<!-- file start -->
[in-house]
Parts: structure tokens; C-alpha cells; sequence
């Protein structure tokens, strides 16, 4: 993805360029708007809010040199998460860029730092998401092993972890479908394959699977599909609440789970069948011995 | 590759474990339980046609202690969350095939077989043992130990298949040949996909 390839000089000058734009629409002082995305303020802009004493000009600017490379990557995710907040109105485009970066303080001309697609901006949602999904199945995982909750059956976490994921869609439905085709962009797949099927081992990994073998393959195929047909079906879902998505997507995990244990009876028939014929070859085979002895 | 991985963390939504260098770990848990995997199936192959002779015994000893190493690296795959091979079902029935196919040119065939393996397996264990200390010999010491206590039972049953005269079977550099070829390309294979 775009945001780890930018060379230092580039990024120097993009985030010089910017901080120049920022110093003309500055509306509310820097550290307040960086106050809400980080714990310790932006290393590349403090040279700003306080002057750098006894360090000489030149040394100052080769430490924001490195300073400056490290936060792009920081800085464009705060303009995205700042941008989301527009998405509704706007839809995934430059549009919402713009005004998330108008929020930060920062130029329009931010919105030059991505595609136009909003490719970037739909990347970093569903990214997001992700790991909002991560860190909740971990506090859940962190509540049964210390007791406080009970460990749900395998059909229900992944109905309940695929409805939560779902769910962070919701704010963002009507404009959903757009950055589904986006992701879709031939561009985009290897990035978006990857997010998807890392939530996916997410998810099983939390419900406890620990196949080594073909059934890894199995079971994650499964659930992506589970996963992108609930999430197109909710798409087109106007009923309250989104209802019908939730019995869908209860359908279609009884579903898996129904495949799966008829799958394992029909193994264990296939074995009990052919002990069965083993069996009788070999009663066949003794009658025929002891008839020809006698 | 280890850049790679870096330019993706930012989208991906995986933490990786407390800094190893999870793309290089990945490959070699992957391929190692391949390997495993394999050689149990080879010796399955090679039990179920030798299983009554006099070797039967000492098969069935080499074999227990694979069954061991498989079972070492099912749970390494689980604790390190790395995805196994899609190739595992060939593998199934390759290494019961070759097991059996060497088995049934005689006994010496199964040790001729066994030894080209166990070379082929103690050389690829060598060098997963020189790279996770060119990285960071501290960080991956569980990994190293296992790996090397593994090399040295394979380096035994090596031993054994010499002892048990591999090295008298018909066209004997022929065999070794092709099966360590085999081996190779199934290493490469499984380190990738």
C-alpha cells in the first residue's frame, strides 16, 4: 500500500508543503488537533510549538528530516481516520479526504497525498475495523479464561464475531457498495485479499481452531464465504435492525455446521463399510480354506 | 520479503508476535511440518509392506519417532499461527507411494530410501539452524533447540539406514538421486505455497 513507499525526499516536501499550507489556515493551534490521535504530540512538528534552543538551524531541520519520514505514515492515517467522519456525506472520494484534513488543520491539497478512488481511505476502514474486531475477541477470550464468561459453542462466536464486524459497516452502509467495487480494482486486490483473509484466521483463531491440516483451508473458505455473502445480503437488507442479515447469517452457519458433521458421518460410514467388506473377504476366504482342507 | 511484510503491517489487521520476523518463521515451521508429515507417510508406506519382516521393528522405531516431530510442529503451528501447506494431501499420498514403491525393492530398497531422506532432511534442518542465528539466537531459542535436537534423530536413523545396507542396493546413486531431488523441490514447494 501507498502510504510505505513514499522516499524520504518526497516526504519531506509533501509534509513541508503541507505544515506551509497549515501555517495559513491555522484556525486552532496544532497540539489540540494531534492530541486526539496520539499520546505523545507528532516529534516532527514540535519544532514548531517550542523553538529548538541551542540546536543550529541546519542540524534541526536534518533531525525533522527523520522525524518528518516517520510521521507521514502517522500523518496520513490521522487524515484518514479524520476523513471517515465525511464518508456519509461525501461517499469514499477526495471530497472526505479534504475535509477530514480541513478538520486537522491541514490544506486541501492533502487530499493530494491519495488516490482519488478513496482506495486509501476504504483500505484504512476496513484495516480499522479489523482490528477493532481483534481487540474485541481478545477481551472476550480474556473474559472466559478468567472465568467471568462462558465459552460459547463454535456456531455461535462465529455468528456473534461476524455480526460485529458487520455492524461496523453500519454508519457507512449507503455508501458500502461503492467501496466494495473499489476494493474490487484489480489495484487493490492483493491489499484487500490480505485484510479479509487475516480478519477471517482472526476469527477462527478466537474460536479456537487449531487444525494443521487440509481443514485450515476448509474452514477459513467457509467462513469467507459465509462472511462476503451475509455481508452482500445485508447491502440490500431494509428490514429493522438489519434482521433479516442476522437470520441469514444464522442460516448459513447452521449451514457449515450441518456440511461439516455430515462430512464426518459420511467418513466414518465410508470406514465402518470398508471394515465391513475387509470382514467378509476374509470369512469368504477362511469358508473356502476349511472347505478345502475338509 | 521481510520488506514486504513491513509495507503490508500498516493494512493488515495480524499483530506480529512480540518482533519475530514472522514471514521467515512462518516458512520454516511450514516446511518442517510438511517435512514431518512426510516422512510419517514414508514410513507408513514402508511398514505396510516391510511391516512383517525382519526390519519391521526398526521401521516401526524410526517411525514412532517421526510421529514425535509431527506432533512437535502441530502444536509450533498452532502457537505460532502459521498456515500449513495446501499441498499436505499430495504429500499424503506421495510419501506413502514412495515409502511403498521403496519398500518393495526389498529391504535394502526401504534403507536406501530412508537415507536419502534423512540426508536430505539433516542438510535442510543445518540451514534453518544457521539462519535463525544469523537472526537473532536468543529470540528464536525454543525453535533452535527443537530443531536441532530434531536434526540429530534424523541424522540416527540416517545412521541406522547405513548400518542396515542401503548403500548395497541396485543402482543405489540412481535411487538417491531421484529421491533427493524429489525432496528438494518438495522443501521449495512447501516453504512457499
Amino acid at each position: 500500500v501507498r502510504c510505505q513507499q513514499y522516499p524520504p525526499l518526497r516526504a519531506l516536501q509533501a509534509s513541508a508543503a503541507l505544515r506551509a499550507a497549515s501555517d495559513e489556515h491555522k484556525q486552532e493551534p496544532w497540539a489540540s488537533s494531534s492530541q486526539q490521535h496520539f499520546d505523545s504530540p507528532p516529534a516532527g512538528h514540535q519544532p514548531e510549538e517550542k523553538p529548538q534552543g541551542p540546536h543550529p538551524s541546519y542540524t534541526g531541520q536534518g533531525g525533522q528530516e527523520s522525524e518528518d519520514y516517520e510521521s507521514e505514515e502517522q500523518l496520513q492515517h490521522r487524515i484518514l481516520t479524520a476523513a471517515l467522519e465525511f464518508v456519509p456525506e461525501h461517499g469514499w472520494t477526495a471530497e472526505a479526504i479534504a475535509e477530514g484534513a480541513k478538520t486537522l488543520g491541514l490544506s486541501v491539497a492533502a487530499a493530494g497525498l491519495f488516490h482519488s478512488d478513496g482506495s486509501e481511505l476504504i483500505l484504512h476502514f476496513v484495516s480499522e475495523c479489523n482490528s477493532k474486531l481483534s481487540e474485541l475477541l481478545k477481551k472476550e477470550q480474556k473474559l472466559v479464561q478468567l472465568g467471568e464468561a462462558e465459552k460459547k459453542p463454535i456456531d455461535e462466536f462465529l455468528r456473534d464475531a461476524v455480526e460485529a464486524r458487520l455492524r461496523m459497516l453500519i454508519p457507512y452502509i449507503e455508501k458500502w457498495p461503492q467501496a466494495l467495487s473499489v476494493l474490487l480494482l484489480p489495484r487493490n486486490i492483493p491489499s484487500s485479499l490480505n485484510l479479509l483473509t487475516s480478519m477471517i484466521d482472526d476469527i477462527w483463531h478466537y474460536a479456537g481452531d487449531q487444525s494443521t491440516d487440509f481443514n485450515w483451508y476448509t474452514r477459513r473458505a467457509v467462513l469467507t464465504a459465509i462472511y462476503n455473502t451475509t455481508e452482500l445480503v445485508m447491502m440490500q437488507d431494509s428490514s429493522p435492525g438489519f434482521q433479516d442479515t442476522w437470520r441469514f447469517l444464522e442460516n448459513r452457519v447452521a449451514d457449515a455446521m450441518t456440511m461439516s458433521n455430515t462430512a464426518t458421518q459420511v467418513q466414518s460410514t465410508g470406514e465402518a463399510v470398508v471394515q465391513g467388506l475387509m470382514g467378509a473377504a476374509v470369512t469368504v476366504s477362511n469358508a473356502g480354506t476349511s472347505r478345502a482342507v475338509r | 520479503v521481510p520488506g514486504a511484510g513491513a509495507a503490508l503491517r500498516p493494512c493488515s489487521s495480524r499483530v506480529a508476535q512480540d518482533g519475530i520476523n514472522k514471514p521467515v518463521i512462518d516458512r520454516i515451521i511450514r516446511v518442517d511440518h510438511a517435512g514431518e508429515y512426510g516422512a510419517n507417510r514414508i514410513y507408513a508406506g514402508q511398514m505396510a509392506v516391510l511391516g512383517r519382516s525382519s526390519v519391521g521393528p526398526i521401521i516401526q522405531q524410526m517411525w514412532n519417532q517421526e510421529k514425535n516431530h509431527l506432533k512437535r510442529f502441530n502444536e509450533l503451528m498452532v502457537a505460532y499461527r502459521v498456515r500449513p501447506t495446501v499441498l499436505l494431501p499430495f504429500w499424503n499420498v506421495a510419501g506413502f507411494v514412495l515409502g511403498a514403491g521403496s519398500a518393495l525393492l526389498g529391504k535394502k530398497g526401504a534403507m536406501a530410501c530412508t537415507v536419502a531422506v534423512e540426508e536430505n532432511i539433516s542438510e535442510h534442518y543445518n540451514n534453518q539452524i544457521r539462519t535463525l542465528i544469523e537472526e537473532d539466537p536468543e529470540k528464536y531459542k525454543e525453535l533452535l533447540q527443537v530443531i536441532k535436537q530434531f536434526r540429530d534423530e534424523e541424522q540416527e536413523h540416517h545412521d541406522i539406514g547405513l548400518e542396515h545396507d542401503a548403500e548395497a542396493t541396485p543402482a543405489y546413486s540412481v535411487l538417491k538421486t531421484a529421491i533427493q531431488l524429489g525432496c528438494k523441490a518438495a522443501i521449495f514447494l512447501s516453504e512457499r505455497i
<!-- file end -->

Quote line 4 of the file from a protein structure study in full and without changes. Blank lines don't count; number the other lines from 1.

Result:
C-alpha cells in the first residue's frame, strides 16, 4: 500500500508543503488537533510549538528530516481516520479526504497525498475495523479464561464475531457498495485479499481452531464465504435492525455446521463399510480354506 | 520479503508476535511440518509392506519417532499461527507411494530410501539452524533447540539406514538421486505455497 513507499525526499516536501499550507489556515493551534490521535504530540512538528534552543538551524531541520519520514505514515492515517467522519456525506472520494484534513488543520491539497478512488481511505476502514474486531475477541477470550464468561459453542462466536464486524459497516452502509467495487480494482486486490483473509484466521483463531491440516483451508473458505455473502445480503437488507442479515447469517452457519458433521458421518460410514467388506473377504476366504482342507 | 511484510503491517489487521520476523518463521515451521508429515507417510508406506519382516521393528522405531516431530510442529503451528501447506494431501499420498514403491525393492530398497531422506532432511534442518542465528539466537531459542535436537534423530536413523545396507542396493546413486531431488523441490514447494 501507498502510504510505505513514499522516499524520504518526497516526504519531506509533501509534509513541508503541507505544515506551509497549515501555517495559513491555522484556525486552532496544532497540539489540540494531534492530541486526539496520539499520546505523545507528532516529534516532527514540535519544532514548531517550542523553538529548538541551542540546536543550529541546519542540524534541526536534518533531525525533522527523520522525524518528518516517520510521521507521514502517522500523518496520513490521522487524515484518514479524520476523513471517515465525511464518508456519509461525501461517499469514499477526495471530497472526505479534504475535509477530514480541513478538520486537522491541514490544506486541501492533502487530499493530494491519495488516490482519488478513496482506495486509501476504504483500505484504512476496513484495516480499522479489523482490528477493532481483534481487540474485541481478545477481551472476550480474556473474559472466559478468567472465568467471568462462558465459552460459547463454535456456531455461535462465529455468528456473534461476524455480526460485529458487520455492524461496523453500519454508519457507512449507503455508501458500502461503492467501496466494495473499489476494493474490487484489480489495484487493490492483493491489499484487500490480505485484510479479509487475516480478519477471517482472526476469527477462527478466537474460536479456537487449531487444525494443521487440509481443514485450515476448509474452514477459513467457509467462513469467507459465509462472511462476503451475509455481508452482500445485508447491502440490500431494509428490514429493522438489519434482521433479516442476522437470520441469514444464522442460516448459513447452521449451514457449515450441518456440511461439516455430515462430512464426518459420511467418513466414518465410508470406514465402518470398508471394515465391513475387509470382514467378509476374509470369512469368504477362511469358508473356502476349511472347505478345502475338509 | 521481510520488506514486504513491513509495507503490508500498516493494512493488515495480524499483530506480529512480540518482533519475530514472522514471514521467515512462518516458512520454516511450514516446511518442517510438511517435512514431518512426510516422512510419517514414508514410513507408513514402508511398514505396510516391510511391516512383517525382519526390519519391521526398526521401521516401526524410526517411525514412532517421526510421529514425535509431527506432533512437535502441530502444536509450533498452532502457537505460532502459521498456515500449513495446501499441498499436505499430495504429500499424503506421495510419501506413502514412495515409502511403498521403496519398500518393495526389498529391504535394502526401504534403507536406501530412508537415507536419502534423512540426508536430505539433516542438510535442510543445518540451514534453518544457521539462519535463525544469523537472526537473532536468543529470540528464536525454543525453535533452535527443537530443531536441532530434531536434526540429530534424523541424522540416527540416517545412521541406522547405513548400518542396515542401503548403500548395497541396485543402482543405489540412481535411487538417491531421484529421491533427493524429489525432496528438494518438495522443501521449495512447501516453504512457499